Frank Tobe is the owner and publisher of The Robot Report After selling his business and retiring from 25+ years as a provider of computer direct marketing and consulting to the Democratic National Committee, major presidential and other campaigns and initiatives, he has energetically pursued a new career in researching and investing in robotics. In 2013 he co-founded Robo-STOX™ LLC (renamed in 2015 to ROBO-Global) and developed a tracking index for the robotics industry: the ROBO-Global™ Robotics & Automation Index.
Frank is a member of Robohub and also a panel member for panel member for Robohub's Robotics by Invitation series.
Two self-driving car events of note: Uber just began operating a fleet of Volvo self-driving cars in Pittsburgh, and nuTonomy launched the first autonomous pilot taxi program last month in Singapore. Both still require a driver, although he/she will be as hands-off as much as possible.
InterDrone concluded their 2nd annual trade show and conference in Las Vegas. The differences between the 2015 event and this one reflect the rapid changes in the industry and can be seen as a predictor for the next few years.
For many years integrators have engineered, built and installed automation machinery for their manufacturer clients. As manufacturing has begun to move from mass production to mass customization, the integration process has required more flexibility and increasingly used robots as part, if not all, of the solution.
On my recent research trip to Odense, Denmark, the value offered by integration firms was clearly evident in the integrator companies I visited. Each quietly went about helping their manufacturer clients solve production problems by designing, building, testing and installing complete or partial automated manufacturing lines and systems. They all appeared to be having success pains: each had recently moved into larger quarters and were quickly filling the new space, and each was finding it difficult to hire all the technical talent they sought.
PrecisionAg’s editor Eric Sfiligoj has prepared a list of the top 10 technologies that are shaping precision ag today. Most involve some level of robotics, navigation, sensors and variable rate dispensing.
Case IH (Case New Holland International Harvester) displayed their new cab-less tractor at a farming show in Iowa. The presentation was to show off what they hope will be the future: an autonomous tractor without a steering wheel, pedals or a cab for the driver.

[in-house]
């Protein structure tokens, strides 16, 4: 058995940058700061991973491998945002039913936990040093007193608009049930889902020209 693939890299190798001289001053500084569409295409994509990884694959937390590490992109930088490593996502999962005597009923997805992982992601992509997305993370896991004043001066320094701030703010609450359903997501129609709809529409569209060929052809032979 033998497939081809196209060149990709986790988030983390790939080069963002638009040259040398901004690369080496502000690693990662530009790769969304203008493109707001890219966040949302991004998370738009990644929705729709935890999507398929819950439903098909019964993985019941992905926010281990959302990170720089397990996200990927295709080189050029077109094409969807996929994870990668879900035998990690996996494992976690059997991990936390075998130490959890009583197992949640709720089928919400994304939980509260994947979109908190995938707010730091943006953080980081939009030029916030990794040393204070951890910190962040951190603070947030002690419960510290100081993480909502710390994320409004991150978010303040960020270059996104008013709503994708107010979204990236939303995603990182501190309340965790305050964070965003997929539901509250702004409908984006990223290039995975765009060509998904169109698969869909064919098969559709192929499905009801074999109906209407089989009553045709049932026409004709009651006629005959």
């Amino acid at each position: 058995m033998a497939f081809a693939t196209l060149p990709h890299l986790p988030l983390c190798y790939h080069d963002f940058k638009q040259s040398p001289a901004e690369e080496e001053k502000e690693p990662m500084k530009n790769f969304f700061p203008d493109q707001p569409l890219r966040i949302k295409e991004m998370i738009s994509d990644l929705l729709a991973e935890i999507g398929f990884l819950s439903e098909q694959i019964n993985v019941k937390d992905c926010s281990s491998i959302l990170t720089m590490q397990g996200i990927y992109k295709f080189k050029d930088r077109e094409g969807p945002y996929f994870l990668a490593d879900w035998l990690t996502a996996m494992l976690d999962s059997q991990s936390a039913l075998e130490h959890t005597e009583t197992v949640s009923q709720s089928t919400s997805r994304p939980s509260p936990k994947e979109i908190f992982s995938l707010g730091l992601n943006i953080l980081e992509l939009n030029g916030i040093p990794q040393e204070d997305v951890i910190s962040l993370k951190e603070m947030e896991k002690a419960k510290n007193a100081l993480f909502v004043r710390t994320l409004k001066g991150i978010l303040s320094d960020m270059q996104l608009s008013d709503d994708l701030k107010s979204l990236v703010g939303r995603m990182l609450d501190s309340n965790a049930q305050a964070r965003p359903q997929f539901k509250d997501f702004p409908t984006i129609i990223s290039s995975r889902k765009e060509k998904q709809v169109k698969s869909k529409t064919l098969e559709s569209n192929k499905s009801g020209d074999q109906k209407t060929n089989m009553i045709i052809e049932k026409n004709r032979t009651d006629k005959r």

August was another big month for funding robotic startups. 18 deals. Almost $430 million (bringing the year-to-date total well over $1 billion)! Plus, another $1 billion paid in August for four acquisitions.
In anticipation of the need for LiDAR devices in cars with assisted steering and other self-driving technologies, both Velodyne and Quanergy received funding. Quanergy raised $90 million and Velodyne got $150 million.
Bringing a complex new product to market is an intensive process fraught with problems. Getting hardware ready for manufacturing is often the easy part; it’s the software and regulatory compliance that’s often the most challenging. Here are three examples: Ford Motor Co., Velodyne LiDAR and Jibo.
Chinese consumer manufacturer Midea, after having spent over $4 billion to acquire 94% of German robot maker Kuka, is planning to spend an additional $1.5 billion to turn itself into China’s preeminent robot powerhouse.
International Data Corporation (IDC) has awarded five pioneering players in the warehouse robotics market with the 2016 IDC Innovators Award. Companies selected met the following criteria: revenue of less than $50 million with an innovative technology, or a groundbreaking new business model, or both.
Spin-offs are disrupting, but often necessary. Here are two recent examples: iRobot sold off its Defense & Security Business Unit to a private equity firm, and Harvest Automation sold the IP and work in process of its warehousing robot group to a new venture-backed startup.
Robotic surgery has long been dominated by Intuitive Surgical which has placed more than 3,600 of its da Vinci machines in hospitals around the world. Nevertheless, an increasing number of new players are entering the marketplace.
Despite all the high-profile billion-dollar acquisitions, eg: ARM by SoftBank, KUKA by Midea and Uber China by Didi Chuxing, M&A are down 19% this year, according to both Forbes and CB Insights. Buyers are buying, but they are seeking cash-positive market-realistic targets. Values (both monetary and vanity) are taking a hit. What’s a startup to do?
According to CB Insights, startups can (1) get bought at a lower valuation and take the hit; (2) lower their cash burn rate and play the long game; or, (3), if they already have strong fundamentals and good growth, continue on.
Delphi Automotive, the global provider of vehicle electronics components, will begin testing 6 phone-dispatched autonomous taxis in Singapore that will go point-to-point based on customer requests with a goal of providing no-driver-in-the-car service by 2019, and cars without steering wheels by 2022.